A new genre of medical tests - which determine whether a medicine is right for a patient's genes - are paving the way for increased use of personalized medicine, according to the cover story in the current edition of Chemical & Engineering News. C&EN is the weekly newsmagazine of the American Chemical Society, the world's largest scientific society.
Celia Henry Arnaud, C&EN senior editor, points out that the U.S. Food and Drug Administration has approved several precedent-setting cancer drugs that provide a glimpse of the "personalized" medical care that awaits patients with cancer and other diseases in the future. Personalized medicine involves selecting treatments that work best with the set of genes present in each individual person. Such treatments work only for patients with conditions related to mutations, or alterations, in certain genes.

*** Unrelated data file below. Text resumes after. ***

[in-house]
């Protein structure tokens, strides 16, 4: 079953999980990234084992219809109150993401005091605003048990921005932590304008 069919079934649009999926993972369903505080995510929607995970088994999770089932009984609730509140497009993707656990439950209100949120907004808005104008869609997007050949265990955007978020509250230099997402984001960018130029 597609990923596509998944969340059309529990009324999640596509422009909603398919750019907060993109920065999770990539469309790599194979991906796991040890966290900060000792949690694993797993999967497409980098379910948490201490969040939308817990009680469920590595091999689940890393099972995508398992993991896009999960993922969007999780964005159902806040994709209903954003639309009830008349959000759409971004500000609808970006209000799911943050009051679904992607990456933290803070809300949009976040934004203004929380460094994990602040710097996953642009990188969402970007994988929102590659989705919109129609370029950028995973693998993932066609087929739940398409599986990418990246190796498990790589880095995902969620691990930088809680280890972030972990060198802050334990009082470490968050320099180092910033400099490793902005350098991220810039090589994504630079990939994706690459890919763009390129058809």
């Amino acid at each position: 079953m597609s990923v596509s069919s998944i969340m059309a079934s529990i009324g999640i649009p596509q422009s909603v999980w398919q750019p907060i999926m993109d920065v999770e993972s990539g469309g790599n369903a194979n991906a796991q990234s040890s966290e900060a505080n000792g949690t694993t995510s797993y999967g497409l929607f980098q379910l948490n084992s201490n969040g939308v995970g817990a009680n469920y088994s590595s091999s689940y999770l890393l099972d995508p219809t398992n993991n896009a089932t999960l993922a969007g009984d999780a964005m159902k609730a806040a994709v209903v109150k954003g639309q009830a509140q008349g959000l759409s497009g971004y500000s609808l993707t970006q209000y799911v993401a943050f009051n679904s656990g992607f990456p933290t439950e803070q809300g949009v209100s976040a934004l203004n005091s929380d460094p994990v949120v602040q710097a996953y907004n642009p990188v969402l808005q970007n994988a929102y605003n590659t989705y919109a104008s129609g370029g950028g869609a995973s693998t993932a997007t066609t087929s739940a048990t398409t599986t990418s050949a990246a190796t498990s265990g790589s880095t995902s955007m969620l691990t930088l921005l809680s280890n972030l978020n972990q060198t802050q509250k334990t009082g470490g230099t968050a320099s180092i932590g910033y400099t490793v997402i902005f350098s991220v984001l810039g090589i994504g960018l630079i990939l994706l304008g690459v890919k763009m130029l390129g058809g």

The article describes new "companion diagnostics," or diagnostic tests that already have gone into use, with more on the horizon, to identify patients most likely to benefit from a medication. Doctors must perform these tests before starting treatment. Arnaud describes how pharmaceutical companies are embracing an approach that involves co-development of drugs and companion diagnostics that can be used in clinical trials and later when a medication goes into general use.
The American Chemical Society is a nonprofit organization chartered by the U.S. Congress. With more than 164,000 members, ACS is the world's largest scientific society and a global leader in providing access to chemistry-related research through its multiple databases, peer-reviewed journals and scientific conferences. Its main offices are in Washington, D.C., and Columbus, Ohio.
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